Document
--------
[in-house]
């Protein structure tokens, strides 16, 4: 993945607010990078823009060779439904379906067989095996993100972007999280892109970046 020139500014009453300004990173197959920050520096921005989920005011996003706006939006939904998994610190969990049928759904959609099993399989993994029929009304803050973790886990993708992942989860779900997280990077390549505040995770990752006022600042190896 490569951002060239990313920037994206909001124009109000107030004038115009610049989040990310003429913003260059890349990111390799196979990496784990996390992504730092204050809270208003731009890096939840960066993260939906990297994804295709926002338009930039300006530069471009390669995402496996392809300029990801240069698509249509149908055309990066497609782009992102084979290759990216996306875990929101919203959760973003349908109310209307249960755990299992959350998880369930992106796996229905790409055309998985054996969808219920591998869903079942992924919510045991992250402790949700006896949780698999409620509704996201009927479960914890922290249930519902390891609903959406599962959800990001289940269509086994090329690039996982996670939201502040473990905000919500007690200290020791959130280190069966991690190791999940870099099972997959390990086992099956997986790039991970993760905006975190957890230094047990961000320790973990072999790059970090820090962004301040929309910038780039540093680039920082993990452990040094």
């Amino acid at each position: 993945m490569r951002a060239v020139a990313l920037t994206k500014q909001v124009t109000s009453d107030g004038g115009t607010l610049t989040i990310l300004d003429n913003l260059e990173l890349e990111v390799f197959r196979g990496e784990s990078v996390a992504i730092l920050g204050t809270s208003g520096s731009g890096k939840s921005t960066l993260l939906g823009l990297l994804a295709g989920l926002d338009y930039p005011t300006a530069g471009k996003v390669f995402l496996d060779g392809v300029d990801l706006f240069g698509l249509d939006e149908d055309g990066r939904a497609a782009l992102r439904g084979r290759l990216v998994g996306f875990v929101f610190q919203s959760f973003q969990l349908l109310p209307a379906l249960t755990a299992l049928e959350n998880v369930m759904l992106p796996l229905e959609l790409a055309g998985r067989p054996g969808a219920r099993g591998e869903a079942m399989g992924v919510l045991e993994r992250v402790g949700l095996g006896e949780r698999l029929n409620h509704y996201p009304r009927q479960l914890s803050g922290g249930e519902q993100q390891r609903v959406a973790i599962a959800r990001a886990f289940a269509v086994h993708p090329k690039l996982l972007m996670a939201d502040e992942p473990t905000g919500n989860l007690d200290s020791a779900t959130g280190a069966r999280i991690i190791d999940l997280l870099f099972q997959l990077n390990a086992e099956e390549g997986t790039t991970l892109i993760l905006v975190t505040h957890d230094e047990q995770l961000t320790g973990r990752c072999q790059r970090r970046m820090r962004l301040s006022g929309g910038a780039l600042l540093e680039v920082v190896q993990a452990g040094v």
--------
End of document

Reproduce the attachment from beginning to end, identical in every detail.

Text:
[in-house]
């Protein structure tokens, strides 16, 4: 993945607010990078823009060779439904379906067989095996993100972007999280892109970046 020139500014009453300004990173197959920050520096921005989920005011996003706006939006939904998994610190969990049928759904959609099993399989993994029929009304803050973790886990993708992942989860779900997280990077390549505040995770990752006022600042190896 490569951002060239990313920037994206909001124009109000107030004038115009610049989040990310003429913003260059890349990111390799196979990496784990996390992504730092204050809270208003731009890096939840960066993260939906990297994804295709926002338009930039300006530069471009390669995402496996392809300029990801240069698509249509149908055309990066497609782009992102084979290759990216996306875990929101919203959760973003349908109310209307249960755990299992959350998880369930992106796996229905790409055309998985054996969808219920591998869903079942992924919510045991992250402790949700006896949780698999409620509704996201009927479960914890922290249930519902390891609903959406599962959800990001289940269509086994090329690039996982996670939201502040473990905000919500007690200290020791959130280190069966991690190791999940870099099972997959390990086992099956997986790039991970993760905006975190957890230094047990961000320790973990072999790059970090820090962004301040929309910038780039540093680039920082993990452990040094």
């Amino acid at each position: 993945m490569r951002a060239v020139a990313l920037t994206k500014q909001v124009t109000s009453d107030g004038g115009t607010l610049t989040i990310l300004d003429n913003l260059e990173l890349e990111v390799f197959r196979g990496e784990s990078v996390a992504i730092l920050g204050t809270s208003g520096s731009g890096k939840s921005t960066l993260l939906g823009l990297l994804a295709g989920l926002d338009y930039p005011t300006a530069g471009k996003v390669f995402l496996d060779g392809v300029d990801l706006f240069g698509l249509d939006e149908d055309g990066r939904a497609a782009l992102r439904g084979r290759l990216v998994g996306f875990v929101f610190q919203s959760f973003q969990l349908l109310p209307a379906l249960t755990a299992l049928e959350n998880v369930m759904l992106p796996l229905e959609l790409a055309g998985r067989p054996g969808a219920r099993g591998e869903a079942m399989g992924v919510l045991e993994r992250v402790g949700l095996g006896e949780r698999l029929n409620h509704y996201p009304r009927q479960l914890s803050g922290g249930e519902q993100q390891r609903v959406a973790i599962a959800r990001a886990f289940a269509v086994h993708p090329k690039l996982l972007m996670a939201d502040e992942p473990t905000g919500n989860l007690d200290s020791a779900t959130g280190a069966r999280i991690i190791d999940l997280l870099f099972q997959l990077n390990a086992e099956e390549g997986t790039t991970l892109i993760l905006v975190t505040h957890d230094e047990q995770l961000t320790g973990r990752c072999q790059r970090r970046m820090r962004l301040s006022g929309g910038a780039l600042l540093e680039v920082v190896q993990a452990g040094v």